The idea of wanting to be in New York seems fine to me, but why set up the false dichotomy of NY being the "real world" and "middle America" being some alternate universe where you would be separate from all that is real in life and the only thing you could possibly do is write 24/7? Just the language of, "even if that place is Montana ..." seems so narrow-minded. Lots of people WANT to be in Montana.
It makes me pause because the implication here seems to be that a person would never actually choose to go to middle america in order to--I don't know--get a different perspective on life, or live somewhere pretty, or meet people who don't live in New York, or live a "real" life that doesn't take place in New York? (Do those even exist???)

I mean, isn't it also possible to get jobs in the midwest, meet people in the midwest, have a life in the midwest? Can't the midwest also offer the "real world", if that really is a person's aim?

For full disclosure: I currently live on the east coast and briefly thought about NYU before turning it down for a fully funded deal at a school in "middle America". And I'm pumped. I've always figured that the more places you get to live, the more settings you have to mine for your fiction.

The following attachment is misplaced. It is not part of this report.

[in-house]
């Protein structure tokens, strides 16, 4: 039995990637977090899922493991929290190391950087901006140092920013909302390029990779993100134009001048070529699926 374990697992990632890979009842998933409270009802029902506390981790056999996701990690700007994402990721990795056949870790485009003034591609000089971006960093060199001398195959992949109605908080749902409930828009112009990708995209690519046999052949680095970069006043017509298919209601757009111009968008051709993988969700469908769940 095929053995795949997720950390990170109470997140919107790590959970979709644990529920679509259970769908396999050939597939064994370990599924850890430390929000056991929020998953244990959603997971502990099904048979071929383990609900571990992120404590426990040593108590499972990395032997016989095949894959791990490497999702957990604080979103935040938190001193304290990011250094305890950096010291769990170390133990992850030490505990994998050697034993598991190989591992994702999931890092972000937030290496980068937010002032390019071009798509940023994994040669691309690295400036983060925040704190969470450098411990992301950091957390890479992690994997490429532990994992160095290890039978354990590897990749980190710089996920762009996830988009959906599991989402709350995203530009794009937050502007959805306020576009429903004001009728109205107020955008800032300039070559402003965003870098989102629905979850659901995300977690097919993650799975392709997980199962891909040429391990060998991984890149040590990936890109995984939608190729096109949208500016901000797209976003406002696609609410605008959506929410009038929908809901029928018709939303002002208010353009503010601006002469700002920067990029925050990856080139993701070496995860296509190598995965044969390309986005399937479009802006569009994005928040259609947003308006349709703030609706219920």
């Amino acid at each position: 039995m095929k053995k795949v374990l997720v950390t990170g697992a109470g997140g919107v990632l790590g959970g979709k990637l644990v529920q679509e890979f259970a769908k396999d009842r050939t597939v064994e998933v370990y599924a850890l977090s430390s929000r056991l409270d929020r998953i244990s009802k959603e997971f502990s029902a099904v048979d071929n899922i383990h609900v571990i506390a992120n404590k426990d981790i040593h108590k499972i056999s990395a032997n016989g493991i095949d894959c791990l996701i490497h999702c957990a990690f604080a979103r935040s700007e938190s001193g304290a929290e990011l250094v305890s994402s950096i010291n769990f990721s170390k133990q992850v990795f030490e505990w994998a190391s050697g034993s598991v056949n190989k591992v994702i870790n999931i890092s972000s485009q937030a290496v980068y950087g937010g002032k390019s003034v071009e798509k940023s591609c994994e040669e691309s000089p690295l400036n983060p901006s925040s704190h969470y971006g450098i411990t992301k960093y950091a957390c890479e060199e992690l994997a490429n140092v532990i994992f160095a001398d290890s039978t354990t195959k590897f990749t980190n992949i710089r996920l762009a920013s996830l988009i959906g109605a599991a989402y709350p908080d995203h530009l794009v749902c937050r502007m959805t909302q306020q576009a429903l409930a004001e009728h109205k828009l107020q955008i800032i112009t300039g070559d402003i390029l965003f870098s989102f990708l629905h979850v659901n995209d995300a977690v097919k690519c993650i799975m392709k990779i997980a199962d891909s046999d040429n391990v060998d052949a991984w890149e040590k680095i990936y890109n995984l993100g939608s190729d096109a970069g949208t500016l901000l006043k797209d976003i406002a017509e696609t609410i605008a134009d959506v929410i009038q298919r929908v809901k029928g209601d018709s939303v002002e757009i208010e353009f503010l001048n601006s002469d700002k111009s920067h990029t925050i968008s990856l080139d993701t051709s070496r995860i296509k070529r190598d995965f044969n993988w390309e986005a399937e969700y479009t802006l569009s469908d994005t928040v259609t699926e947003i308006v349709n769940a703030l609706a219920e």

Which is maybe why this whole New York obsession that I often see as the assumed world-view on literary blogs bothers me.

I mean, go to New York if it's where you'll be happy--I in no way mean to be disdainful of NYC. Although I've never lived there, I visit it all the time, I love it, think it's a great city, and would never rule out living there someday, maybe. But it's one of about fifty cities/towns on 4 continents that I would think about living in one day--not the only one. Defining it as the place that's the "real world" and where you can learn to live in this "real world", implies a real lack of respect for other places.

What seems to be bound up in this issue is wanting to go to New York because you want to be part of a "literary scene"--and yes, it's the epicenter of publishing. But that too is a very different issue than the issue of wanting to writer. Being in New York doesn't get you any closer to the currents of real writing, thinking and feeling does. That can happen even in, yes, Montana. (Fuller disclosure: I've never been to Montana and don't imagine I'll go anytime soon, but the pictures sure are nice).